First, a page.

Myo means muscle and fascia is the connective tissue that surrounds muscles, groups of muscles, nerves, blood vessels etc.
So now we have understanding of the meaning of “myofascial release”–release of connective tissue that surrounds muscle tissue.
You might ask–why does it need to be released?
Bad posture and repetitive movements can create dysfunction within the connective tissue in the human body. The human body sees this as an injury.
As you know, when one injures themselves the body automatically begins the healing process. The healing process the body goes through as a consequence of bad posture and repetitive movements look like this:
1. Tissue trauma (bad posture – repetitive movements)
2. Inflammation of soft tissue
3. Muscle spasm
4. Inflexible adhesions within the myofascial system.
The above cycle repeats itself over and over again. As a consequence the normal length of the muscle tissue as well as the normal tension is changed.
Myofascial release is often used to to release the myofascial adhesions. When this technique is used this can help improve the muscle tissue’s ability to lengthen when one stretches.
Myofascial release can be performed directly by a licensed trained professional or it can be done by using instruments such as a foam foller, a ball or a hand held roller.
If you would like a straightforward explanation of this technique you can purchase NASM Essentials of Corrective Exercise Training through Wolter Kluwer Health – Lippincott Williams & Wilkins.
Self-myofascial release (SMR) is a massage soft tissue release technique that allows you to determine the correct position, amount of pressure and duration of the stretch. Its main purposes include reducing: Joint stiffness, Muscle tightness, Identifying tenderness (indicating poor circulation). It can also be used as a warm-up and a cool-down. By using your own body weight to roll on the round foam roll, you massage away restrictions to normal soft-tissue extensibility (flexibility) and improve your function; best of all, you can do it at home.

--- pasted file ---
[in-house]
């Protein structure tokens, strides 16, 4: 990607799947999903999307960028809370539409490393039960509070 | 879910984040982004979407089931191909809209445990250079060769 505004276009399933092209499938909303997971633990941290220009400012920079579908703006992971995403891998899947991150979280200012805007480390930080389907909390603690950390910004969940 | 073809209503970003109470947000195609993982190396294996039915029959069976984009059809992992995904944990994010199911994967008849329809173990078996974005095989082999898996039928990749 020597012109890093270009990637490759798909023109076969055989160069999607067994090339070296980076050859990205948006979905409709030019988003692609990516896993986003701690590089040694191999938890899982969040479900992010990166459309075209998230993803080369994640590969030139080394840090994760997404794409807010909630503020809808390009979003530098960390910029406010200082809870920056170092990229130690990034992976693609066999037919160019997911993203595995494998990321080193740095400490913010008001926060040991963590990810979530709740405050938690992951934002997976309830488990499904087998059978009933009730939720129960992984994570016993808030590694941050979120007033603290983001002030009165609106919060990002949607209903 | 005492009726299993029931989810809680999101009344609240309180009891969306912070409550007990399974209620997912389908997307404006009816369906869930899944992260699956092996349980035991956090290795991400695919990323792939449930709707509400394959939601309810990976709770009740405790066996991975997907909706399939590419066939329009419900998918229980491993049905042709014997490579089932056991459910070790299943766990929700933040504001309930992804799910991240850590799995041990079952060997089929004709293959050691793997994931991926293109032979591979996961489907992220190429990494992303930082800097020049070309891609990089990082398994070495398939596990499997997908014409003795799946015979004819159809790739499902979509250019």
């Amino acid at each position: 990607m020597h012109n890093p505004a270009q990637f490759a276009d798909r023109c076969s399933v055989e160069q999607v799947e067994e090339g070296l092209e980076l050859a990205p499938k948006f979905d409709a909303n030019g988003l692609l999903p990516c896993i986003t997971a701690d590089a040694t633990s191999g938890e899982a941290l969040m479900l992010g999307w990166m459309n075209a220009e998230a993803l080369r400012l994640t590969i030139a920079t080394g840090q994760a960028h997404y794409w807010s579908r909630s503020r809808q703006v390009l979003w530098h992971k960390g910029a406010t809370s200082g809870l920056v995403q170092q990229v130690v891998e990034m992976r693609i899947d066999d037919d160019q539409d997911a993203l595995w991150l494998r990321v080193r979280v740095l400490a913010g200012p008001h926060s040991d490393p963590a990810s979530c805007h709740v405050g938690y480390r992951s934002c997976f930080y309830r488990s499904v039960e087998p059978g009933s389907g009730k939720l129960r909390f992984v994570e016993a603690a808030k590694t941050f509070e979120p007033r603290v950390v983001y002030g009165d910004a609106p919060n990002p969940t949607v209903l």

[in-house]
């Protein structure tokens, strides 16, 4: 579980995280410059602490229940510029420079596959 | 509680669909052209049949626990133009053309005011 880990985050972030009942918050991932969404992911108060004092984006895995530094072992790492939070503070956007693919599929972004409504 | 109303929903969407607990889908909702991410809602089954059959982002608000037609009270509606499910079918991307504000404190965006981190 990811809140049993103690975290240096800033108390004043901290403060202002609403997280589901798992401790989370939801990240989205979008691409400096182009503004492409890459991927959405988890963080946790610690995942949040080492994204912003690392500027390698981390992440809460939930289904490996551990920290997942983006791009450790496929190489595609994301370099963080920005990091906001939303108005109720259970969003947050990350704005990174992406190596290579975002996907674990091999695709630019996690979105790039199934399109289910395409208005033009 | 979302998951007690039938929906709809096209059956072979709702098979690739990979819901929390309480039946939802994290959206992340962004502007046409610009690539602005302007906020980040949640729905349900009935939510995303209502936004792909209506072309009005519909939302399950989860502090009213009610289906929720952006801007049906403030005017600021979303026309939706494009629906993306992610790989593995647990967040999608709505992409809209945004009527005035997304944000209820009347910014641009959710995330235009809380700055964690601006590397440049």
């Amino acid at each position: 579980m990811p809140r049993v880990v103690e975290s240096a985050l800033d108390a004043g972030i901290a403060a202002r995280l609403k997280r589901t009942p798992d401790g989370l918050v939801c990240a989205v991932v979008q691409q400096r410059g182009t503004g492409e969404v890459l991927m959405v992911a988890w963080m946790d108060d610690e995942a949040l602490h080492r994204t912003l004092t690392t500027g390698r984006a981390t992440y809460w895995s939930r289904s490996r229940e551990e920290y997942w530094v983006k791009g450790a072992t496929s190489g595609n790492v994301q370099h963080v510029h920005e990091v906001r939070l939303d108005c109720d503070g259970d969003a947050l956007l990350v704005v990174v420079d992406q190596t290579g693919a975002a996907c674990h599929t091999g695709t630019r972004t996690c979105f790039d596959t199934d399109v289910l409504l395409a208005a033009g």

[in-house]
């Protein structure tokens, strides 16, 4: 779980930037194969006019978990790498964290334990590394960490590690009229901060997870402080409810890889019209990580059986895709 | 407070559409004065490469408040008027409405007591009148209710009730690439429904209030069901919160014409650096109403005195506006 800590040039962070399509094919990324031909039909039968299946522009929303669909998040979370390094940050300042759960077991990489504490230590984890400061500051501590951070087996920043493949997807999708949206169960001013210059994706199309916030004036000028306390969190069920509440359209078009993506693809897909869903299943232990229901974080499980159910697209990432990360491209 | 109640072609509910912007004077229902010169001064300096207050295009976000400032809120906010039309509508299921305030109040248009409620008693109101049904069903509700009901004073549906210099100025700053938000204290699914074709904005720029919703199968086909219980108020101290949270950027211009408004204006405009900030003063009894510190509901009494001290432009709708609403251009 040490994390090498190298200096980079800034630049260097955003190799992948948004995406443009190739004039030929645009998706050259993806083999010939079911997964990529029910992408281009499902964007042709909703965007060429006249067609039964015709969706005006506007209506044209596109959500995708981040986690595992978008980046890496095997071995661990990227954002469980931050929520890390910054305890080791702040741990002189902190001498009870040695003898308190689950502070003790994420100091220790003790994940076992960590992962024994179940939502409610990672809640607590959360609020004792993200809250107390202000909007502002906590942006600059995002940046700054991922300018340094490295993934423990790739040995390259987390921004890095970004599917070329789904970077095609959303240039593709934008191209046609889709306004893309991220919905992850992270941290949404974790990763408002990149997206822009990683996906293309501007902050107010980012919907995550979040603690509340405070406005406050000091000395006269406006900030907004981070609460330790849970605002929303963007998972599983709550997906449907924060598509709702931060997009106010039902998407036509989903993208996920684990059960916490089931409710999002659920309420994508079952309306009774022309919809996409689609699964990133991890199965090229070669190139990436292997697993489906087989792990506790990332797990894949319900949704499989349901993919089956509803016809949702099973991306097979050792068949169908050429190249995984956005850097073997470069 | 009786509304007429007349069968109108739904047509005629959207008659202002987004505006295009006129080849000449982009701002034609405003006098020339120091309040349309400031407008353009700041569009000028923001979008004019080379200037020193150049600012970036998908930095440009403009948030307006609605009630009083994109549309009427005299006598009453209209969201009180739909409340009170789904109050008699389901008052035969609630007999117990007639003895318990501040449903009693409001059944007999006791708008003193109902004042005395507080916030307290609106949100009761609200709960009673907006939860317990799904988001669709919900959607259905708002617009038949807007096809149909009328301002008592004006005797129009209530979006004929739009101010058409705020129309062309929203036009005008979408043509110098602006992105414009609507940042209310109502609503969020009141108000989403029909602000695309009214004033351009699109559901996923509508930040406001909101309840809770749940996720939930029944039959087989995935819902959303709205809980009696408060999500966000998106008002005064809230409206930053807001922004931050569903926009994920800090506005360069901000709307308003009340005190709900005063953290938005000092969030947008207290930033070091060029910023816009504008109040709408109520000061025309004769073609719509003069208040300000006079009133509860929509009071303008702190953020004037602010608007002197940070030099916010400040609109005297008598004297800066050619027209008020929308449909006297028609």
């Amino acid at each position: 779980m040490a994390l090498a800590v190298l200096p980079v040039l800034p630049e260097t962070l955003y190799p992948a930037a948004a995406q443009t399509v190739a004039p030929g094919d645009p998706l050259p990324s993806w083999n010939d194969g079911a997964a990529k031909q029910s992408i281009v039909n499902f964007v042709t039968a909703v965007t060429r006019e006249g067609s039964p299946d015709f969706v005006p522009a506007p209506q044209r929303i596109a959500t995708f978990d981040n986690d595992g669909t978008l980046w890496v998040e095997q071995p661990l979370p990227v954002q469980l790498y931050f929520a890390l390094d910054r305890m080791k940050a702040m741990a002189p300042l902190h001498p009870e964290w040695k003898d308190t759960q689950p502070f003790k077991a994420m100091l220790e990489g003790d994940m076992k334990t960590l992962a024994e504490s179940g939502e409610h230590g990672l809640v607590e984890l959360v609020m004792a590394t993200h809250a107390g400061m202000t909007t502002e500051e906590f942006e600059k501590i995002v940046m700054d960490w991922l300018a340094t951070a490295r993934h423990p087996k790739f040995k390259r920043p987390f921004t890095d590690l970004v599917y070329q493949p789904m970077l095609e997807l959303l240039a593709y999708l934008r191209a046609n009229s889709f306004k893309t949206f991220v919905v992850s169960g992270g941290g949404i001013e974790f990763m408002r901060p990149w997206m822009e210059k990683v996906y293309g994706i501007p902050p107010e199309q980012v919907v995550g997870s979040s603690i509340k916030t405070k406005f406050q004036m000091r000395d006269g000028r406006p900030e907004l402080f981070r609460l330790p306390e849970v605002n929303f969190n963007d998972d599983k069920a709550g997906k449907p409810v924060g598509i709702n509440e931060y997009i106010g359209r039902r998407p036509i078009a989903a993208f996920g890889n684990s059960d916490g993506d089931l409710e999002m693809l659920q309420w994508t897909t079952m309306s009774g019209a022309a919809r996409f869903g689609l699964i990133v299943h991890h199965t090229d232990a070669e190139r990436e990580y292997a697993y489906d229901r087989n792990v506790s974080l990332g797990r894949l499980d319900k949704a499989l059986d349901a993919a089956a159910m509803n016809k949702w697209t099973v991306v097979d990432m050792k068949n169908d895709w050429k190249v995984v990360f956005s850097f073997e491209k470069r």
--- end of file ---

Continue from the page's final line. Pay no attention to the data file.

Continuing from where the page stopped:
When I am telling my clients why myofascial release is important, one particular statement always works. Static stretches, such as bending down to touch your toes, only stretch the deep inner part of the muscle (golgi tendon organ, muscle spindle). But what about the outside of the muscle, the connective tissue that wraps around muscles (fascial tissue)? That’s where the foam roller is used ( myofascial release). Works every time, like a lightbulb goes off.
I use a simple illustration to explain this technique to my clients. I use a jump rope and tie it into a knot, I explain to them that this is an example of a tight muscle or spasm, and when we use the foam roller on these areas we can loosen the knots until we are back to our initial example of a jump rope before it was tied into a knot. This gives them a simple visual that works really well in my experiences.
I also have a mental illustration to help explain myofascial tension. Imagine your entire body is encased in a fishing net. When there is a snag or a “knot” part of the fishing net gets tangled. These tangles will then pull or yank on the rest of the net which can cause tension, pain, or discomfort in another area of the body. Massage and foam rolling can help to loosen the snags or knots in the fishing net.